was measured in meters! Not miles. Not kilometers. Meters. By my
“calculations” (i.e. eyeballing the distance and then doing the
math on my fingers and toes, along with some generous guess-work) the widest
east-west span of Andorra was only about 20 kilometers (12.4 miles). After
factoring in the twisting and turning of the roads and all the uphill walking
you would be faced with, you could still probably walk the entire length of
the country in less than seven hours. Maybe nine hours if you walked backwards
and stopped for a long lunch. Assuming that they don’t commute from
one side of the country to the other, even if these people crawl
to work, they will still be on the road for less time than the average commuter
in the U.S. They clearly don’t need all of those cars and motorcycles.
Furthermore, when you consider the constant traffic congestion that Andorra
la Vella suffers from, the residents could easily walk to wherever they need
to go in less time than it would take to drive. Though come to think of it,
with the air quality being what it is, I suppose I would drive everywhere
too. A brisk walk up one of those hills can deplete your blood-oxygen levels
almost to the point of losing consciousness.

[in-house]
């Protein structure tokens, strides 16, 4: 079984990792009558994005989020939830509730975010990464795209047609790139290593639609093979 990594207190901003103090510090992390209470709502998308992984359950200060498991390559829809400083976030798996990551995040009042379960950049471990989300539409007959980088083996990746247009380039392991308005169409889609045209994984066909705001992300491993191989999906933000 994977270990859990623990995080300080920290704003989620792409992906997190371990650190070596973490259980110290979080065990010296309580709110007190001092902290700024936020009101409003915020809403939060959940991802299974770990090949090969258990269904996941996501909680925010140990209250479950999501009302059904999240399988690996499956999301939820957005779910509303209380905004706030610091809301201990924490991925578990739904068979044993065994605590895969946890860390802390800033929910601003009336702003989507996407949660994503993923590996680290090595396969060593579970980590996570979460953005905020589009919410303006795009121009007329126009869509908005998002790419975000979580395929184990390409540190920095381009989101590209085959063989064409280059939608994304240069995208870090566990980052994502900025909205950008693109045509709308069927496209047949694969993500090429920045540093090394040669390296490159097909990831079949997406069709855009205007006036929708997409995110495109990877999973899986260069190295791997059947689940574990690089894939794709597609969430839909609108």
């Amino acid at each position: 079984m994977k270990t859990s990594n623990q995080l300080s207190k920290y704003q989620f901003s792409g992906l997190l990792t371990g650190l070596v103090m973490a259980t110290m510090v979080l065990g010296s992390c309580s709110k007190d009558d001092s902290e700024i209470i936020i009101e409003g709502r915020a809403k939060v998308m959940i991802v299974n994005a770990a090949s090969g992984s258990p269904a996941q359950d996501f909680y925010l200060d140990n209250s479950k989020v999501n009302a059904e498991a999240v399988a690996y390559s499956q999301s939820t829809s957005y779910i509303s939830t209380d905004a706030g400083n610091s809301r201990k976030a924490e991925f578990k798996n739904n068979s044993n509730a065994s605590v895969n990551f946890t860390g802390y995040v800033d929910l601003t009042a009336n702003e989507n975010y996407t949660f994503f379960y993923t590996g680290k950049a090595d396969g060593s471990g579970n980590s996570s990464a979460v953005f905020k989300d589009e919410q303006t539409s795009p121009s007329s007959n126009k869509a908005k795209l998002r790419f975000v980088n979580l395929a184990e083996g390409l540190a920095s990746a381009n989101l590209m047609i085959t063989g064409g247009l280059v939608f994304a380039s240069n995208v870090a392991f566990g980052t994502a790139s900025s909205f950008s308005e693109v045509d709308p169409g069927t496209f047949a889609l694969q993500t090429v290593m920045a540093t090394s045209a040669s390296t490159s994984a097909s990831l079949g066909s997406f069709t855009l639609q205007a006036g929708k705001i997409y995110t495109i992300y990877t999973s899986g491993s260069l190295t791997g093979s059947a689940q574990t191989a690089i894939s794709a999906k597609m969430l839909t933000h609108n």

The air quality in the valley may also explain why so many Andorrans
smoke so heavily. Given the choice between filling my lungs with carbon dioxide
and nicotine, I’d probably choose the nicotine too. At least that way
I’d be able to get a nice little buzz while I waited for slow, sweet
embrace of death.
I struggled back to my pension as my various ailments worsened.
It occurred to me why the pension was on the top floor of the building. None
of the natives in that city were dumb enough to have an apartment up that
many flights of stairs. They’d never make it home at the end of the
day. I pictured worried little kids, sitting by the door wondering why daddy
hadn’t come home yet. Eventually the kids would open the door and find
daddy passed out between the second and third floors, puke dribbling out of
the side of his mouth.
I had pre-paid for two nights at the pension, so I was stuck
in Andorra la Vella for a minimum of 40 hours. Thirty-eight hours too long.
The one and only high point of my internment in Andorra la Vella
was the costly, but savory dinner that I managed to track down. The Baviera